When we visited the village, we were welcomed like we were family. They couldn’t have made us feel more welcome! We were invited into the home of one family and offered snacks and beverages. My overriding memory of the home visit is of a young child being very excited to show our group their workbook!

I was quite shocked when walking round the village at the conditions these families live in. Every single home was pieced together or repaired with whatever materials could be found, many of the homes wouldn’t be out of place in a shanty town.

I didn’t know what to do or to say, as a group we asked what we could do to help them. Their answer was twofold; “pray for us and tell others their story, give them a voice”. I resolved that I would do both, and I come to the assembly asking them to help me fulfil this commitment. Moderator, you spoke this morning about the importance of young people dreaming dreams. I am a young man with a dream. A dream that these people can be heard, that their story can be told. I would dearly love this dream to become a reality and believe this assembly is the place where that can happen. I so move the Addendum.

I’m pleased to say that the addendum was passed. I’m glad that I’ve been able to take this issue forward to this level. I look forward to next year, to see where the World Mission council take this.

Not much to say about the garden party; I managed to get a quick chat with Bill Hewitt, I’d told him last year that if I came back this year it just wouldn’t be the same for me without him in the playpen (he’s been at ever assembly I’ve been at, or at least, he’s one of the people I most remember from previous assemblies). I was also able to chat to Marjory McLean and convey my thanks to her for all the encouragement and advice she has given me over my years at GA.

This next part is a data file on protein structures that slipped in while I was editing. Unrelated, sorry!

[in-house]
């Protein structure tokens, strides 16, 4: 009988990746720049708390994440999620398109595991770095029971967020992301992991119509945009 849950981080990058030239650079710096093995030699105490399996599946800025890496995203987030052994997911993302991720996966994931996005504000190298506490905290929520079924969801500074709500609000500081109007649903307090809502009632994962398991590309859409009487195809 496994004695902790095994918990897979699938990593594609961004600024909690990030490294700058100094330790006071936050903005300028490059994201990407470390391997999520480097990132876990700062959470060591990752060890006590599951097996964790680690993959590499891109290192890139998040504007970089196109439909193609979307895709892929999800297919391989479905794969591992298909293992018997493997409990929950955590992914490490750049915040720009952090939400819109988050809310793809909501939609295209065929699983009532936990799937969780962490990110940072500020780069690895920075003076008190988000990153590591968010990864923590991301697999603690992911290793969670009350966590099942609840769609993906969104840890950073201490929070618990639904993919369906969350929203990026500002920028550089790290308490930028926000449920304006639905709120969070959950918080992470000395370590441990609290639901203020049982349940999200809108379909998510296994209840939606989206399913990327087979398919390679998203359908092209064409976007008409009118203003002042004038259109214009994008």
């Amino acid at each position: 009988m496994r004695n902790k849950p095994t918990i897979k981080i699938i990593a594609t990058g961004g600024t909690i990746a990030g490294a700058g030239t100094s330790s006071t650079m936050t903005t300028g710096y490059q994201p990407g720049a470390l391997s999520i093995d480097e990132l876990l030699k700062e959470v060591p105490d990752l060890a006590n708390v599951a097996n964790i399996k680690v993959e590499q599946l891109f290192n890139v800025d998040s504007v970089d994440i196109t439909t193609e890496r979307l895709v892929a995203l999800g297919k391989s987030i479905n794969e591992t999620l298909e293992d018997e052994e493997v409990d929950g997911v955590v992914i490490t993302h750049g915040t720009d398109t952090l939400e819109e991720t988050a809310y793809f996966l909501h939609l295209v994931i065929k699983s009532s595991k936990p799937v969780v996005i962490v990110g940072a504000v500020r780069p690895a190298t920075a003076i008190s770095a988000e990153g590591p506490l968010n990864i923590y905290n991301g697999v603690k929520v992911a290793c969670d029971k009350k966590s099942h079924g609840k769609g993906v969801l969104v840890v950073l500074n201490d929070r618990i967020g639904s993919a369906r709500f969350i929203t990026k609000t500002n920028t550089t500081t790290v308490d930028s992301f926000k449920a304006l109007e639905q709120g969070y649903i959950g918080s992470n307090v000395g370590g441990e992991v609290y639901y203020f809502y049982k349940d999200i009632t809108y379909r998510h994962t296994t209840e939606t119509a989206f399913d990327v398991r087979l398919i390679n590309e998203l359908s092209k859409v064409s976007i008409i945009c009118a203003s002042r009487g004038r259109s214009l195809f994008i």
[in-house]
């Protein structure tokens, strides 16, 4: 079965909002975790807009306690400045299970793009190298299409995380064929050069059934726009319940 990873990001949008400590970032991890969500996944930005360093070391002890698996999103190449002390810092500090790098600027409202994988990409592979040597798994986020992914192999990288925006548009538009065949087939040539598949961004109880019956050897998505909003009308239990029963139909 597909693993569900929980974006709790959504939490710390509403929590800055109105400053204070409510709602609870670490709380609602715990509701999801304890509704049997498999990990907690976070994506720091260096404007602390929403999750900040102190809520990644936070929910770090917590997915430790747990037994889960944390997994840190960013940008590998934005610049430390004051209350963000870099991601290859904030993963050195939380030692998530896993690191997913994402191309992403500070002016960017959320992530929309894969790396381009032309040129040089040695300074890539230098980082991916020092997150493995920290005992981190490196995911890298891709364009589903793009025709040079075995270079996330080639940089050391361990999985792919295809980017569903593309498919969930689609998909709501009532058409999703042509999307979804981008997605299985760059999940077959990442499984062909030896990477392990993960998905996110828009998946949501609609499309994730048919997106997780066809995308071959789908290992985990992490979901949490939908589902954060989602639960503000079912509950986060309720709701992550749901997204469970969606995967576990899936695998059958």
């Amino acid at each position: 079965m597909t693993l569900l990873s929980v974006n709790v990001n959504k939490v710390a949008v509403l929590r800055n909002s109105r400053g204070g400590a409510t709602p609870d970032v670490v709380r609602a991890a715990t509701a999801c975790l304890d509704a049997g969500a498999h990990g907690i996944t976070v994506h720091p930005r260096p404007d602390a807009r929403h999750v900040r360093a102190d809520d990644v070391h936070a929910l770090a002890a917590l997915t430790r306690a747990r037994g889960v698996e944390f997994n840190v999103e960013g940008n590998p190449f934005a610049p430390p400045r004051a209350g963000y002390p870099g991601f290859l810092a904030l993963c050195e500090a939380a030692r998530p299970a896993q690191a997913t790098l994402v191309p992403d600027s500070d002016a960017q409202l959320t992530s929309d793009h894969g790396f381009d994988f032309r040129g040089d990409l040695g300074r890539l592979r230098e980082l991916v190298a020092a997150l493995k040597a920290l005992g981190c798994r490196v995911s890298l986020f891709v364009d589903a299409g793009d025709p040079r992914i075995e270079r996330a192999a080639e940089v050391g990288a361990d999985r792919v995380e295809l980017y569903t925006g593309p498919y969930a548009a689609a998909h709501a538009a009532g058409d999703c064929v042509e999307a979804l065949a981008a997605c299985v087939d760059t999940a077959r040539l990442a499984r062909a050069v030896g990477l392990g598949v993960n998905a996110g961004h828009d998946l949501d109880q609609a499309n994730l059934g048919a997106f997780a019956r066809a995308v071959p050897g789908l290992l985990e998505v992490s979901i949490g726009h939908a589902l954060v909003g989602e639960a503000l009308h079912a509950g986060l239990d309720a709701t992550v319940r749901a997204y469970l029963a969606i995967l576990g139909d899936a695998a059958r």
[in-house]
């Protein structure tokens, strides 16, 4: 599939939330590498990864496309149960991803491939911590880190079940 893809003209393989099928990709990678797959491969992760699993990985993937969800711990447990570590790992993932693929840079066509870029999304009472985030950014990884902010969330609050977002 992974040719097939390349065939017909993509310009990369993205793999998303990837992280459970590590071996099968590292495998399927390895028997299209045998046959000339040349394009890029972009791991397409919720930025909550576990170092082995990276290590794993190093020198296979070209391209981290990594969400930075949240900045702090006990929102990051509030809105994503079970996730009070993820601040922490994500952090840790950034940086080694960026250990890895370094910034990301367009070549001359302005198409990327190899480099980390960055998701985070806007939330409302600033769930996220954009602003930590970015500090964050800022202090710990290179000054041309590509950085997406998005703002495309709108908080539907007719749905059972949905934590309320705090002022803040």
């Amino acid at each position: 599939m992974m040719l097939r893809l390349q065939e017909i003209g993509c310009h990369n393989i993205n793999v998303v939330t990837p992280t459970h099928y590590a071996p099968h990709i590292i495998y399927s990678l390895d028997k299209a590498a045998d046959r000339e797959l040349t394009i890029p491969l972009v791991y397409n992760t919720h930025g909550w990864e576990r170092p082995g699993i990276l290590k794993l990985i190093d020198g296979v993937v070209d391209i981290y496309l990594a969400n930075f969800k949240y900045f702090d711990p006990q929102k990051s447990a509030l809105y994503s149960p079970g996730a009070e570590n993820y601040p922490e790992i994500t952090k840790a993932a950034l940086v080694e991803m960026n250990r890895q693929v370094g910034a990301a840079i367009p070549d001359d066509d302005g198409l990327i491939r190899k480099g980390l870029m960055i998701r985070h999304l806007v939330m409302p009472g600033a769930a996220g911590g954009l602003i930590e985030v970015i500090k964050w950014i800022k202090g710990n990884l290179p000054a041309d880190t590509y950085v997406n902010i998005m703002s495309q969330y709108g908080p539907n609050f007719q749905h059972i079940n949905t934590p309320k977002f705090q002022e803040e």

Saturday evening was interesting. At the start of the evening I wasn’t that as bothered about the outcome as I was about how the debate was conducted. I don’t want to talk here about the outcome, plenty of people are doing that, I want to talk about attitudes (again). I was worried that people would be hostile and disrespectful to one another during the debate. I think the way that the moderator handled the night was fantastic. He made it clear from the start that he would not tolerate ungracious behaviour and that he would not tolerate people cheering or jeering. Overall I thought everyone did a great job of upholding this. I thought that both parties did a great job of keeping focused on the actual issue, and not allowing themselves to be derailed from that. I was so grateful and proud for the respect, grace and dignity that was displayed for all those who were involved and by all those who spoke during the debate. The attitudes displayed gave me hope for the future debates that will be had on this issue.


  1. Oh Chris, I think you are kidding yourself about Saturday. There is nothing gracious about hatred and bigotry, no matter how you dress it up, and that’s exactly what was directed at LGBT people like me on Saturday night.